Instead, Dorthy's determination has been an inspiration for others. She was recently awarded the New Jersey Crime Victims' Law Center Endless Journey Award for her perseverance in finding justice for Martha. Dorthy has an inherent willingness to help others, which she describes as her "missionary complex". She has been a guest speaker at victims' rights events including The Melanie Ilene Rieger Memorial Conference. Melanie Ilene Rieger was murdered in 1994 by her boyfriend.
Dorthy hopes that her story will help to bring peace to those affected by the senselessness of violent crimes. She has also been a guest speaker at SAGE Eldercare of Summit to empower people locally with the tools in dealing with grief and loss.
Even with helping others through this type of outreach, Dorthy is humble and still feels she wishes she could do more, although she contends with some health struggles. She seems to not realize the impact her example has had on others. Richard Pompelio Esq. who heads up the New Jersey Crime Victims' Law Center remarked to Dorthy during a 2007 interview, "After all the hardship you and your family have encountered, your presence is so positive and inspiring."
"There is no such thing as fair," Dorthy told The Alternative Press. "We need to accept what we're given. I have a strong faith. I accept things and see how to fit it in and make it good."
Part of her faith is grounded in realizing the best in people can come out of the worst of situations. She is grateful to those she calls her "angels", including Frank Garr of the Greenwich Police Department, members of the media such as Len Levitt of the Greenwich Times, and authors Dunne, Furhman and Tim Dumas. "These are good, fine people," said Dorthy. She coined the nickname "Queen of Patience" for herself, realizing if she waited patiently enough, positive breakthroughs would eventually happen in Martha's case. She said once all of the elements were there, everything snowballed. She wanted nothing more than for the case to be solved, but realized in time things would work out on their own. She knew none of this would have come to fruition without the integral people and events coming into the picture at their proper times. This included Michael Skakel's arrest. "If he had confessed in the beginning, there would have been a different outcome," she said.
She was particularly touched by the outreach of the students who testified against Skakel from Elon. "These young people came forward and testified," she said. "They did it to be nice and do the right thing."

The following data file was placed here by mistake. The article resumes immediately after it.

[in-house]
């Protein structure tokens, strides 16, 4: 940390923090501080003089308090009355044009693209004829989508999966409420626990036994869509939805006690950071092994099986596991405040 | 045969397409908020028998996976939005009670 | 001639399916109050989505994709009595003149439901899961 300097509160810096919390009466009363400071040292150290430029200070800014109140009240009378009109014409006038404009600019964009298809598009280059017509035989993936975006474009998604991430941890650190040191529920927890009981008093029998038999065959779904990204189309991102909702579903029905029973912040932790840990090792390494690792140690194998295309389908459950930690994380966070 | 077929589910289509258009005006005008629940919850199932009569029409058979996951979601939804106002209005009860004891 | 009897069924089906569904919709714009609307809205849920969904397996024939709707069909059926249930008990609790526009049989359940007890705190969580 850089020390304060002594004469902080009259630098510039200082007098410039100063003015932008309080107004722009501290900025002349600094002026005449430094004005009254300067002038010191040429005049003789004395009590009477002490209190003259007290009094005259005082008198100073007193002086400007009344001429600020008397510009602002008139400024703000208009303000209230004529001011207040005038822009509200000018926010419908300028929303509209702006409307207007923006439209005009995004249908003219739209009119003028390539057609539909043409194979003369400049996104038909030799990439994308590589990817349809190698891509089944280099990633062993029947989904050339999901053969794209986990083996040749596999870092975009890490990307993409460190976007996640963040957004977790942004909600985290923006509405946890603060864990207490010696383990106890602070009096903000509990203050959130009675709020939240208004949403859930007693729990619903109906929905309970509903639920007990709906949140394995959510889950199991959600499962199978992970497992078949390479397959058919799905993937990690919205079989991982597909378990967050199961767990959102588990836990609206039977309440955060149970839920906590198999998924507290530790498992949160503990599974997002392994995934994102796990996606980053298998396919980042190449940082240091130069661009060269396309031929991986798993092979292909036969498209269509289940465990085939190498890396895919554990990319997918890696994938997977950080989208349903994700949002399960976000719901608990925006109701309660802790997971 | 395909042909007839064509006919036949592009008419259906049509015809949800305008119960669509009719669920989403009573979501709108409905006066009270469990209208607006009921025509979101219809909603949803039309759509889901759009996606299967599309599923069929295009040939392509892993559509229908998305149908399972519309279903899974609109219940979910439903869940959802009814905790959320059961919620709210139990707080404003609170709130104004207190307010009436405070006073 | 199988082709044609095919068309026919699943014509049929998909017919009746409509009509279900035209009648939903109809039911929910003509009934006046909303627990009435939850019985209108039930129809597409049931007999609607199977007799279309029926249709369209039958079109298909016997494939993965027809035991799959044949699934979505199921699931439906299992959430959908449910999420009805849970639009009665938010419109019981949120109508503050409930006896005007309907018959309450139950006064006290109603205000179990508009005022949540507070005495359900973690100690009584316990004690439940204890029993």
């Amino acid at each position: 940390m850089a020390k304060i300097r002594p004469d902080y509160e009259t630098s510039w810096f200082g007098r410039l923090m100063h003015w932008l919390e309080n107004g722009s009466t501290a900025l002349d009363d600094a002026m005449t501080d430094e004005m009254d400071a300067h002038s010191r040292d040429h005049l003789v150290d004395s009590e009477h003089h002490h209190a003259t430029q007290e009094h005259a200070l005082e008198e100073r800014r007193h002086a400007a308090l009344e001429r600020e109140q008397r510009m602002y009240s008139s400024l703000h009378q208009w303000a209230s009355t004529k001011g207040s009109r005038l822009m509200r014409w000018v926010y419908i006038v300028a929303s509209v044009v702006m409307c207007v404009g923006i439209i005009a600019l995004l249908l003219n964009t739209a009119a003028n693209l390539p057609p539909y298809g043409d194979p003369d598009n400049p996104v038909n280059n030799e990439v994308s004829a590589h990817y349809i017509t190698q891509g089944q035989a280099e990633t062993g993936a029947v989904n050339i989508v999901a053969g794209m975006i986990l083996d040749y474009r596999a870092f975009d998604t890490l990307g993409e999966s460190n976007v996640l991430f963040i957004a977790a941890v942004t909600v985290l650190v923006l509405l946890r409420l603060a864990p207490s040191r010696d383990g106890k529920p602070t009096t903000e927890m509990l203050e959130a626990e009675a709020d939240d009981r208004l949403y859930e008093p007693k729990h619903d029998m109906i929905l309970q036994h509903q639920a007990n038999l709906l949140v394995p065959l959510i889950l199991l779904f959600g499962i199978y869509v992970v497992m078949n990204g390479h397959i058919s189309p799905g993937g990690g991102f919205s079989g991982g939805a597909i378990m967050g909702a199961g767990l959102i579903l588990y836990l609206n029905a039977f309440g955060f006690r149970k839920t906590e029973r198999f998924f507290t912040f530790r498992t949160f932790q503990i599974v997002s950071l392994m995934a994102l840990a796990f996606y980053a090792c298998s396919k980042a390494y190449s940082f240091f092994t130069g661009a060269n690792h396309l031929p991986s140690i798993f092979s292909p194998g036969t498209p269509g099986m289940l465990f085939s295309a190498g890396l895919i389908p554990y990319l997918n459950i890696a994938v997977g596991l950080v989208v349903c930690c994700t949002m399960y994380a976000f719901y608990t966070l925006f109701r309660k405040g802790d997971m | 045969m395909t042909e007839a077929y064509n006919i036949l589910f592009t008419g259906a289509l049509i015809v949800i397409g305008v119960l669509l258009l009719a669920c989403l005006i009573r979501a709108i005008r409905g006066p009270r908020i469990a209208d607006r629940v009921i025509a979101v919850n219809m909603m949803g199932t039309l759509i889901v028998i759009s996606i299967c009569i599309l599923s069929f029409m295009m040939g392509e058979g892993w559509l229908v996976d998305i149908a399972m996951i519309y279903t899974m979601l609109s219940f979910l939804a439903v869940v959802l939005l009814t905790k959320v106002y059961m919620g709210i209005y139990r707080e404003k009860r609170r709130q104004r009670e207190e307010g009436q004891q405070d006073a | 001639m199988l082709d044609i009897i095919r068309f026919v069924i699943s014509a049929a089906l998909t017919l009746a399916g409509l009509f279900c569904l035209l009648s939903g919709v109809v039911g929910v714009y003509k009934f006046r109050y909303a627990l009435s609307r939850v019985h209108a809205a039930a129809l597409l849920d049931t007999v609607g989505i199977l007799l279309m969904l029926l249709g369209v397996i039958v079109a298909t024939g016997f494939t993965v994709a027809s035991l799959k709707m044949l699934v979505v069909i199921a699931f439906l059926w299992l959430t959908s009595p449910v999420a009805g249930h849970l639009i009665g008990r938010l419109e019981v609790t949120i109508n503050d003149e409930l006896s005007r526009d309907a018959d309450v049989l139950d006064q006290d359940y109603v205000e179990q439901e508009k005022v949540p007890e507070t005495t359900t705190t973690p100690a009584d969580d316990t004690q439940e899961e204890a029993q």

Part of her recovery is her belief that people are generally good and willing to help others and will do so without being asked. She said following Martha's death, some friends physically pitched in to help with sleeves rolled up while others offered moral support. "Everyone does it in different ways," Dorthy said. Some friends signed Dorthy up for tennis lessons to help keep her busy. Crafts and art were also therapeutic means which spiritually lifted her.
To this day she habitually remains busy, involved in social organizations in Summit, playing bridge and maintaining an active social schedule, which leads to her philosophy that people should not feel sorry for themselves.
As a child, Dorthy dealt with the death of a fellow classmate who she witnessed being hit by a truck on the way to school. There were the deaths of aunts and uncles. Then there was the death of her own mother when Dorthy was age 18. She feels these events prepared her to cope better with Martha's death.
Following the death of her husband David who had worked with the police and media after Martha's murder, Dorothy took over where David had left off. Prior to that she had been in the background taking care of others, but now she additionally adopted the leadership role. Her perseverance paid off and justice was served for Martha. "If you look for good you can find it," Dorthy said.
This even includes her opinion of Michael Skakel. "I am not a vindictive person. I don't care to be his friend but I hope he will get out of prison and spend time with his son. I hope he will have a productive, good life," she said.
Her determination has helped her to remain as strong as she possibly can be despite the circumstances dealt to her with Martha's death. Her example has taught others to do the same. In her 2002 victim's impact statement, Dorthy Moxley wrote, "Michael Skakel sentenced us to a life without Martha."
"Our loved ones didn't choose to die," she said while concluding our interview. "Something like this changes a person's life forever. People want you to forget about it. You don't want to hurt but you can't forget about it."
About her daughter Martha she adds, "Martha loved life and lived a very happy 15 years. She had a lot of friends. As hard as it is, it makes it easier knowing she lived a good life."
Martha's friends couldn't agree more. Although they have grown older, they have never forgotten the legacy of the girl who radiated sunshine, a legacy which has helped them to carry on in the midst of the tears. In the words of Martha's classmate Jack Sherman, "I am a spiritual person, and I firmly believe she is in a better, higher place now.... full of light and love...that same light and love that she emanated to all of us here on earth."
For more information about the facts behind Martha Moxley's case as well as reflections about her by those who knew her, see the website: http://www.marthamoxley.com/